The first visits to an OBGYN can be frightening, especially for a teenager. However, like many of life’s panic-inducing events, the more info a patient has, the easier the process will be. Below are some tips on what to expect from, and how to prepare for, a gynecological exam.
What the Patient Should Expect On Arrival at an OBGYN Appointment
When a patient arrives at the OBGYN doctor’s office, she will likely begin by filling out some informational forms for the doctor and nursing staff. Later, the staff member who takes the patient to the examination room may ask some similar questions. There’s no need to worry; all of a patient’s answers are confidential, which means they cannot be shared without the patient’s permission. The papers to be filled out and the conversation with the doctor or nurse may include questions on:
The reason for the appointment
The patient’s hereditary and personal health histories
Vitamins, supplements and medicines the patient is taking
Surgeries the patient has had
Whether the patient is sexually active
Age at which the first menstrual period occurred, and when the last one started
Whether the patient smokes, drinks alcohol, or uses illicit drugs
The name of the patient’s primary care physician
An emergency contact’s name and phone number
If a parent or longtime family friend won’t be there with the patient to fill out the paperwork, the patient may wish to do some pre-emptive research and ask about her own and her family’s health history. Find out whether any close relatives have suffered from diabetes, osteoporosis, cancer, heart disease or other chronic conditions. When a patient goes by herself to the OBGYN doctor’s office, she should ensure that she has any necessary information about the family’s health insurance plan and copayments.
During the Visit
At an OBGYN visit, a patient will likely spend time with the nurse first, and then with an obstetrician/gynecologist. An OBGYN is a physician who focuses on women’s reproductive care, including the breasts, uterus and vagina. These doctors monitor pregnancies and deliver babies as well. Obstetrician/gynecologists care for women throughout their lives, starting with a teenager’s first appointment. In some cases, a family doctor or pediatrician may be able to perform an initial gynecological exam.
Discussing Health Concerns
A teen’s first appointment with an OBGYN doctor may include a conversation with the doctor and/or the nurse about her health and any worries she may have. This discussion is the perfect time for the patient to ask what she should expect from the exams, both the physical and the vaginal/pelvic exams (if necessary). These examinations may include testing for STDs (sexually transmitted diseases) if the patient is sexually active.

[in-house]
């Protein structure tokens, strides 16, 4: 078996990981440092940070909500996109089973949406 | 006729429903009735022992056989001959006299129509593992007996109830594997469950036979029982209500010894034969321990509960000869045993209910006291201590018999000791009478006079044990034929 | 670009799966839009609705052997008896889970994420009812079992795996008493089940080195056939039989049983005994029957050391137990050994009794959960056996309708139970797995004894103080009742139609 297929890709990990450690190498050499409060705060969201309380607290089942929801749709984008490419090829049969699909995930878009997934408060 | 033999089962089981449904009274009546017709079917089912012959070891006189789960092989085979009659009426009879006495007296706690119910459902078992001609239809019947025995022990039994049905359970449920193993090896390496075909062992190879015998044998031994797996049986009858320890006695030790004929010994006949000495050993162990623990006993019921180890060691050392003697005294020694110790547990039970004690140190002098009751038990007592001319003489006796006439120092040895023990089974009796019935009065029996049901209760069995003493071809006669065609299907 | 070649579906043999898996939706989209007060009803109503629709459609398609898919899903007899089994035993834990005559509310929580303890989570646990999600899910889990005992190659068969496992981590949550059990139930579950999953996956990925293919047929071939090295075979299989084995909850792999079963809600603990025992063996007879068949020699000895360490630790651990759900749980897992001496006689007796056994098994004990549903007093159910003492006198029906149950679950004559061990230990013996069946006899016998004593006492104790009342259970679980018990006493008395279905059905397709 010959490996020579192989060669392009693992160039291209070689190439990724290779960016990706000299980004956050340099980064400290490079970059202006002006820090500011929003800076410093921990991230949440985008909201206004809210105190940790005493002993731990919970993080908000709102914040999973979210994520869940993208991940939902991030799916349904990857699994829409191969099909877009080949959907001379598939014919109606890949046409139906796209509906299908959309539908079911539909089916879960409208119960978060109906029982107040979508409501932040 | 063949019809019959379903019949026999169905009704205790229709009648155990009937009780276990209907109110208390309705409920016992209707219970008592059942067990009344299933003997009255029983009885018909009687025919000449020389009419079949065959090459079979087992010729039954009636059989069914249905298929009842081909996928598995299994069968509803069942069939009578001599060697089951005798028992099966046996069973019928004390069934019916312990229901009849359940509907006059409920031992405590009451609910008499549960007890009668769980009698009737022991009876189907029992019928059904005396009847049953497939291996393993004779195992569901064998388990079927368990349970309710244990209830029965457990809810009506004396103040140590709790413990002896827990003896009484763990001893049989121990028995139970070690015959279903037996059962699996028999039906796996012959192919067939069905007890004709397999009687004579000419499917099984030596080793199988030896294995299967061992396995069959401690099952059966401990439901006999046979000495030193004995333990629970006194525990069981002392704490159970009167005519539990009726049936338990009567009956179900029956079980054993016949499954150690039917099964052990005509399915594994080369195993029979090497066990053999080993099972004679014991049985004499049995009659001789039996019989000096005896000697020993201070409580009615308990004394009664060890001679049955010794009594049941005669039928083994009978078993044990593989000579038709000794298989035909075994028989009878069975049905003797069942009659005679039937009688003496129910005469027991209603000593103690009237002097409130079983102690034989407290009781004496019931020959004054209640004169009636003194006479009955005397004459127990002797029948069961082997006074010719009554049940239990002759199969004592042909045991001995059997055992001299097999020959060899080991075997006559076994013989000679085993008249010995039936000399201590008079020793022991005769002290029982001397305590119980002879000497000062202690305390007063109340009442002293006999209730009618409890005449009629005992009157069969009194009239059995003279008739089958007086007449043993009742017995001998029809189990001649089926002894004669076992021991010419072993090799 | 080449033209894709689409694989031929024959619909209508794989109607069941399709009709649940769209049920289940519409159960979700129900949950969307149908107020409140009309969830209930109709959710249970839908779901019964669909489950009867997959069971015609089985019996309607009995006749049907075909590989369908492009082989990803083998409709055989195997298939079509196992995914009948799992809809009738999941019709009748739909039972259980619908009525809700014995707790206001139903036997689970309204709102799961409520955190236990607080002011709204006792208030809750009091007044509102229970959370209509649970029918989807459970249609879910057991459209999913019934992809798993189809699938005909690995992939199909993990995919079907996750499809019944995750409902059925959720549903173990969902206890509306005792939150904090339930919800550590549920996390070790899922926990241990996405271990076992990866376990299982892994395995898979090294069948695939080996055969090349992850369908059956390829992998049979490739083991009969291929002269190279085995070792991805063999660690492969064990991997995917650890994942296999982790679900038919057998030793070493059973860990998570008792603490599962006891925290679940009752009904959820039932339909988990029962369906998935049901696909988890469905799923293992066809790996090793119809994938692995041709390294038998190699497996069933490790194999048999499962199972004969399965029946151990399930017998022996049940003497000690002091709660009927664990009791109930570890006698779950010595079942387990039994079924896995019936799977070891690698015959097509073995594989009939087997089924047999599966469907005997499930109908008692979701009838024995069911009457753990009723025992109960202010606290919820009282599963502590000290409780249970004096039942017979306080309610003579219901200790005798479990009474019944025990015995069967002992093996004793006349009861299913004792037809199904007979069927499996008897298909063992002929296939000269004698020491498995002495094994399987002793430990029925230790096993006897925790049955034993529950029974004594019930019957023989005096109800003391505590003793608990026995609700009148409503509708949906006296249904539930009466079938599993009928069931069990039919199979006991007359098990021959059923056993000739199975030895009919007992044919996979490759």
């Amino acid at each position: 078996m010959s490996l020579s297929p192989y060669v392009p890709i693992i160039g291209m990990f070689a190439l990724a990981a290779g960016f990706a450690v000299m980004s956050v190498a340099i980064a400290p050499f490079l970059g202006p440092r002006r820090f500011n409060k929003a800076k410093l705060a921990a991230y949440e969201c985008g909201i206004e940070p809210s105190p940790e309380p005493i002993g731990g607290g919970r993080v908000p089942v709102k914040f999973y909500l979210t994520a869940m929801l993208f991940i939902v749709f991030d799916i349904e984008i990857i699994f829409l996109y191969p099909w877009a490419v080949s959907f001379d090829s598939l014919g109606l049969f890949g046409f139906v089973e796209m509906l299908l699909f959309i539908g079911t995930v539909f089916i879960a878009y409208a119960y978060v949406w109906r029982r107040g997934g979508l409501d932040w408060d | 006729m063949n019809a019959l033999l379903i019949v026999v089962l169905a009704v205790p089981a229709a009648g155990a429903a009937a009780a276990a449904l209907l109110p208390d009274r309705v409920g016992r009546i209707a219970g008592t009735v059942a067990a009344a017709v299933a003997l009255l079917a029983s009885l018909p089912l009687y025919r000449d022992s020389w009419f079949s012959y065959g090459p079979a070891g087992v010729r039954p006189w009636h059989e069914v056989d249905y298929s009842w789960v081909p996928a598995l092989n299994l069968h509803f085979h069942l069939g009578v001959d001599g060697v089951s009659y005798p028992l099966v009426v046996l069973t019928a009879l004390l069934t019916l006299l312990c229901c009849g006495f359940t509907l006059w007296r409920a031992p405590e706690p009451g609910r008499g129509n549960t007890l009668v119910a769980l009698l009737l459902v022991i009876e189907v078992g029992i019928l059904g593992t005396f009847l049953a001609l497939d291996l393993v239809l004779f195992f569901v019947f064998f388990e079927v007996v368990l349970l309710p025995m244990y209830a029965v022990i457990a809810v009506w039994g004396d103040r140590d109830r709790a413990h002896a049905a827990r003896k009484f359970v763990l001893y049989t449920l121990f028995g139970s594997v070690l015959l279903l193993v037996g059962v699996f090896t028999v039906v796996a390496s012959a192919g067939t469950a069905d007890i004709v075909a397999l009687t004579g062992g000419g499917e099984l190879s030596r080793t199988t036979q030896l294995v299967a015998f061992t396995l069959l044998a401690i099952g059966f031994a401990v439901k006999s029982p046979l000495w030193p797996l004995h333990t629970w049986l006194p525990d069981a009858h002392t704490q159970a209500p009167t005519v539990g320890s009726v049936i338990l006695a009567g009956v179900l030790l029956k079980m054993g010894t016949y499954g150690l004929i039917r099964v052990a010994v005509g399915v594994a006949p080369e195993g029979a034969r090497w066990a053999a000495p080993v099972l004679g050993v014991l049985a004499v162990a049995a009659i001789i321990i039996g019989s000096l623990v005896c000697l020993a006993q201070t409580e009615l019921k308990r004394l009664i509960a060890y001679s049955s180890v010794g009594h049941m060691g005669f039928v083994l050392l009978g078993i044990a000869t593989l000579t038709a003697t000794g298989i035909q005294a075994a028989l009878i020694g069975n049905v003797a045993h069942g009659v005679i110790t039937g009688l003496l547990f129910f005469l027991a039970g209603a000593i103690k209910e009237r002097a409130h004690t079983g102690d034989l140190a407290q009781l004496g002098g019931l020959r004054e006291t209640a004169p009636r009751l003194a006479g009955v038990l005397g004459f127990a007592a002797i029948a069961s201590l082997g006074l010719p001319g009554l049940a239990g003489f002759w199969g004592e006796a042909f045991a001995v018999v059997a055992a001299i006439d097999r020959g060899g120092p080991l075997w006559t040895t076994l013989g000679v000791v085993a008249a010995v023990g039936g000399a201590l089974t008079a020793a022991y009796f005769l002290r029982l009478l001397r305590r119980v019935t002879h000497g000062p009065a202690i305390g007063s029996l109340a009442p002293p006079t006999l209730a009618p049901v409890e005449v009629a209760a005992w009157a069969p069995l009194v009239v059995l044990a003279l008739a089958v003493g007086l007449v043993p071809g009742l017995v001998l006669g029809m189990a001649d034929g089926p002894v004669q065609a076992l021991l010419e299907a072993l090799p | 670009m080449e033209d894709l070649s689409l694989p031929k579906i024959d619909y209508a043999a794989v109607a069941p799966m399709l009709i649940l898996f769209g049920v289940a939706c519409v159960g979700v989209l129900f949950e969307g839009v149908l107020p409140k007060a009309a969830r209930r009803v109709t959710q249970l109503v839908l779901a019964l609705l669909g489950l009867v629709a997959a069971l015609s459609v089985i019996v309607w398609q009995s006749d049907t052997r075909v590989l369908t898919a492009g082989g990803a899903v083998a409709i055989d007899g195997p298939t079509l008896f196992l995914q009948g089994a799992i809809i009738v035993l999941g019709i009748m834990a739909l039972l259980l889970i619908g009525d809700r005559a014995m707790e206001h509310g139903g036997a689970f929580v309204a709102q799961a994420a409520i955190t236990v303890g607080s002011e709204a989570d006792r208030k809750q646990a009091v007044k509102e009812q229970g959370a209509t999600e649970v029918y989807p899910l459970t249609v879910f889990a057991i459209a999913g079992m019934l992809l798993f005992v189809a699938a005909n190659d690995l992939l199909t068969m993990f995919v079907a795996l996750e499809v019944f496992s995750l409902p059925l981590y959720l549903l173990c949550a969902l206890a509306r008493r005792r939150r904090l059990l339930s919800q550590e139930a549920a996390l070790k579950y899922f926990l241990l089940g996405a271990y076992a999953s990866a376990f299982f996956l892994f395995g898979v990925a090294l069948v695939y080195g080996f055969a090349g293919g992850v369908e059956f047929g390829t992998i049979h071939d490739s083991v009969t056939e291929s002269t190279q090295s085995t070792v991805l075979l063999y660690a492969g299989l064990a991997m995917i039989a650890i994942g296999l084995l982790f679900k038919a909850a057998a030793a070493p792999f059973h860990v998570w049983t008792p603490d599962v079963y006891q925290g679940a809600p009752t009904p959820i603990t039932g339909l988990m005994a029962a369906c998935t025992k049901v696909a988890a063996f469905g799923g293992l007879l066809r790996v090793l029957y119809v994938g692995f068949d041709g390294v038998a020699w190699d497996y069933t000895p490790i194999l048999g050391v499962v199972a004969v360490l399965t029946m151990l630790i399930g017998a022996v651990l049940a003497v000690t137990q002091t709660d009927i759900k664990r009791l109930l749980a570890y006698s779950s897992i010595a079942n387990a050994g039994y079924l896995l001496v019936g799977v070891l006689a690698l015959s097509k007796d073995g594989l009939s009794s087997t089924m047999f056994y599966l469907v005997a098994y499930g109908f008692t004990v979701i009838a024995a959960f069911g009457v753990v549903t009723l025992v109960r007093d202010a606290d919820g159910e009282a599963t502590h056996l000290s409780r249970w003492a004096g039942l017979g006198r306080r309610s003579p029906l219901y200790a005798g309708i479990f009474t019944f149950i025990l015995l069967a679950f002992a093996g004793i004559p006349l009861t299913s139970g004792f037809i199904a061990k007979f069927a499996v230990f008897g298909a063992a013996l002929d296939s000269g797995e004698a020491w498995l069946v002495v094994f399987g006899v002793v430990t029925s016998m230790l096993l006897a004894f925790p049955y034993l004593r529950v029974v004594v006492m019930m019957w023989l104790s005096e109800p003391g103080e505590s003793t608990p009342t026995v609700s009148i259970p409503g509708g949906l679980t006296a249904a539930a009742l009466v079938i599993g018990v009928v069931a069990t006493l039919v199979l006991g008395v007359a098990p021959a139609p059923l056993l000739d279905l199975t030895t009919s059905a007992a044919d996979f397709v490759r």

About Exams During OB Visits
From a young patient’s vantage point, the most frightening part of a visit to the gynecologist is typically the physical exam. A patient may be asked to remove her clothes and put on a special gown or robe. A nurse is often present in the examination room, and if the patient chooses, she can ask a relative, friend or parent to be there as well. Many teen girls bring their mothers with them for moral and physical support. A patient may have several basic examinations during a gynecologist visit:
The physical exam. Here, the nurse will take the patient’s weight, blood pressure and pulse. If the patient has other health concerns, they may be addressed at this time.
The breast exam. The gynecologist may examine the patient’s breasts. She may be asked to raise and lower her arms as the doctor lightly palpates (presses) the area.
An external exam. The doctor may ask the patient to lie down and put her legs up in stirrups and look at the external genital area. This exam ensures that the patient has started puberty and that she’s developing normally.
The pelvic exam. This step may not be part of a first visit, especially if the patient is not active. During a pelvic exam, the doctor will use an instrument known as a speculum to look inside the vagina. He or she may use a long cotton swab to collect mucus and cell samples to test for certain cancers and infections. After the speculum is removed, the doctor may check the positioning of the patient’s ovaries, vagina and uterus with a gloved hand.
A Time for Patient Questions
The ACOG (American Congress of Obstetricians and Gynecologists) suggests that girls make their first gynecological visit between age 13 and 15. One of the most important reasons to visit an OBGYN is to ask questions about the body and reproductive/sexual health. During the visit, the patient should ask plenty of questions about the tests and exams she’ll have done, and find out when the test results will be known. Patients should ask how they can keep themselves healthy until their next visit, and no question is stupid or inappropriate. For most young women, questions concerning the menstrual cycle are quite common.
The first visit to an obstetrician or gynecologist can be a frightening experience for a young woman, especially if she goes alone. Going to that first visit may give the patient a feeling of uneasiness, but it’s important to take that first step toward better reproductive health. Regular gynecological checkups can help young women form a habit that lays the foundation for a lifetime of good health, and it is one of the most important steps young women can take.
For a caring Doctor, Mary Parker ObGyn in Bedford Texas is accepting new patients. Her clinic, along with Dr. Beverly Wood provides all services for women and expecting mothers.